The show has already started before the curtains open. Sitting two rows in front of me, a young lady looks in my direction, gesturing with her two fingers to her eyes repeatedly, saying “I’m watching you”. I turn around and find girls in pinafores, trying to whisper, with little success.
Watching this play brings back bittersweet memories of an unfulfilled ambition. I was once in her shoes, dealing with students from the Express and Normal Technical streams. Interacting with students outside of class and planning differentiated lessons for them are the happiest part of teaching. But sadly in reality, the time we can afford for these ‘immeasurable milestones’ is minimal, and at a cost.
Those Who Can’t, Teach portrays the emotional struggles of teachers and students eloquently. The playscript has been heavily revised from the 1990's version to reflect up-to-date issues that concern the teaching force. Structures and amenities revolving around schools have changed over the years, so the focus of the script shifted away from the noisy construction happening in the school premises to the discrepancy between the values of an educator and its pragmatic role. But fundamental necessities like buying discounted toilet papers, the camaraderie between students, the public-private lives of teachers, and the love a teacher has for her students remain.
The curtains open to reveal a realistic set of office furniture: grey cubicle desks, metal drawers and letter trays. Stage light falls on the tapestries hanging down overhead, casting shadows of palm leaves, reminiscent of a teachers’ staffroom in the late afternoon. The furniture sits on varying inclined planes of a rotating platform that forms an interesting landscape for the different scenes, allowing for very quick and efficient changes of scenes.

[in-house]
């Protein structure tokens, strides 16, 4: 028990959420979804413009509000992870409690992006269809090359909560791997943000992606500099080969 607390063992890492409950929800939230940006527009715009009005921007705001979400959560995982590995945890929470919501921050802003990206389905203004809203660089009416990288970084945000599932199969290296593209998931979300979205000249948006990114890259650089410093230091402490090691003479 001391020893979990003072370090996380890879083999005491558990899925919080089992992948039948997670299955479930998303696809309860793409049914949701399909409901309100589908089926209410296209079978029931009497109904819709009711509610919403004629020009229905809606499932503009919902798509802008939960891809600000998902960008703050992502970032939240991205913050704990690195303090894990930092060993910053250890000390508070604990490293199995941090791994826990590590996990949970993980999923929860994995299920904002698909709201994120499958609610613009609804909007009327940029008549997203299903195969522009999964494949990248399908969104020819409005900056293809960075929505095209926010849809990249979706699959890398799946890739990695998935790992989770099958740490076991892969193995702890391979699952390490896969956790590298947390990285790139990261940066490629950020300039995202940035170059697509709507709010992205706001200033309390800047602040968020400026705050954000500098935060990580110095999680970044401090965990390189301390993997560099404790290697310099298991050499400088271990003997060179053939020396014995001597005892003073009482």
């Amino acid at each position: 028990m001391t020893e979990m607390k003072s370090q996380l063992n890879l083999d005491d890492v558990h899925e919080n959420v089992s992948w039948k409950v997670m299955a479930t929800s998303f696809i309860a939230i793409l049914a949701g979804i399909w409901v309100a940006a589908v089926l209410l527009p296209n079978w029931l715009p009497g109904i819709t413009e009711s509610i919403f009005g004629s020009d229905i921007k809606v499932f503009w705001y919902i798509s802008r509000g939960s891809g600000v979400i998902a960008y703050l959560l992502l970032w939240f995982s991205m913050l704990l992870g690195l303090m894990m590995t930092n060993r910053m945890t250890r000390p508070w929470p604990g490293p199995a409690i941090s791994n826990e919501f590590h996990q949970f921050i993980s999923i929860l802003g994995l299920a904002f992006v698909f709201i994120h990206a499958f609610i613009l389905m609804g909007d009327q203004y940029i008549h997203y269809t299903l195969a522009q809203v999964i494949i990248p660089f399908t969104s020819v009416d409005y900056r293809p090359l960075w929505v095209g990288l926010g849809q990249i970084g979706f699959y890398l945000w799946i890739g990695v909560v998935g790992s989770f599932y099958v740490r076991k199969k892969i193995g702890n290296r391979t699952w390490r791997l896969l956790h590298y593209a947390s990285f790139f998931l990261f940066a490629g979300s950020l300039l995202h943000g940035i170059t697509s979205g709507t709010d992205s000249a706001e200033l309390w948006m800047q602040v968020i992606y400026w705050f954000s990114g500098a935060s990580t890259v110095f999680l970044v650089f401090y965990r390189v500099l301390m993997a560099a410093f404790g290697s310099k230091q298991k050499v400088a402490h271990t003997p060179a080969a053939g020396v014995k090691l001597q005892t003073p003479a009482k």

Just reading the playscript does not reveal how the characters could overlap on so many levels. When the cast of teachers took on their alter ego roles as students, the parallelism between the two universes strikes me. Superimposing these two sets of seemingly dichotomous roles acts as an unexpected commentary to the play.
Take for example Siti Khalijah's role as student Claire. In the scene where she is rehearsing for a school play, Hamlet, her love-interest Teck Liang (played by Joshua Lim) exclaims that Claire plays the "slutty" role of Ophelia very well, and Claire takes that as a compliment. This scene comes right after the audience discovers that Khalijah's teacher role, Ms Hana, is having an affair with a student's parent, despite being engaged.
In the same slant, we can read Ghafir Akbar's student role, Jali. He returns to school to visit their teacher Mrs Phua (Karen Tan), years after graduating, and assures her that although he “did not become anything (great), but that's okay". Juxtapose this sentiment with Akbar's alter ego role as Uncle Sabtu, a canteen vendor - an occupation not considered "anything great" in the society. But his character believes that as long as he is a morally upright person, he too is capable of educating and nurturing young minds. We have the intriguing dimension where a character critiques its own counterpart role, using the actor as a vessel. In this aspect, playwright Haresh Sharma seems to have become even more nuanced in developing his characters, whose personalities would drive the plot forward in this revised script.
Watching Teck Liang and Jali’s ‘bromance’ play out on stage reminds me of the friendship between director Alvin Tan and playwright Haresh Sharma. During curtain call, Tan thanked Sharma for writing plays, which represent the voice of the common people, that he enjoys directing. I suppose that is why the play gives me a warm, fuzzy feeling. Their fruit of labour feels synonymous to the nature and vision of The Necessary Stage – no grand, over-bearing stage set, taking a microscopic view of humanity and exploring the interaction between members of the society.
Those Who Can’t, Teach
by The Necessary Stage
Date: 9 Mar 2017, Thu
Venue: Drama Centre Theatre
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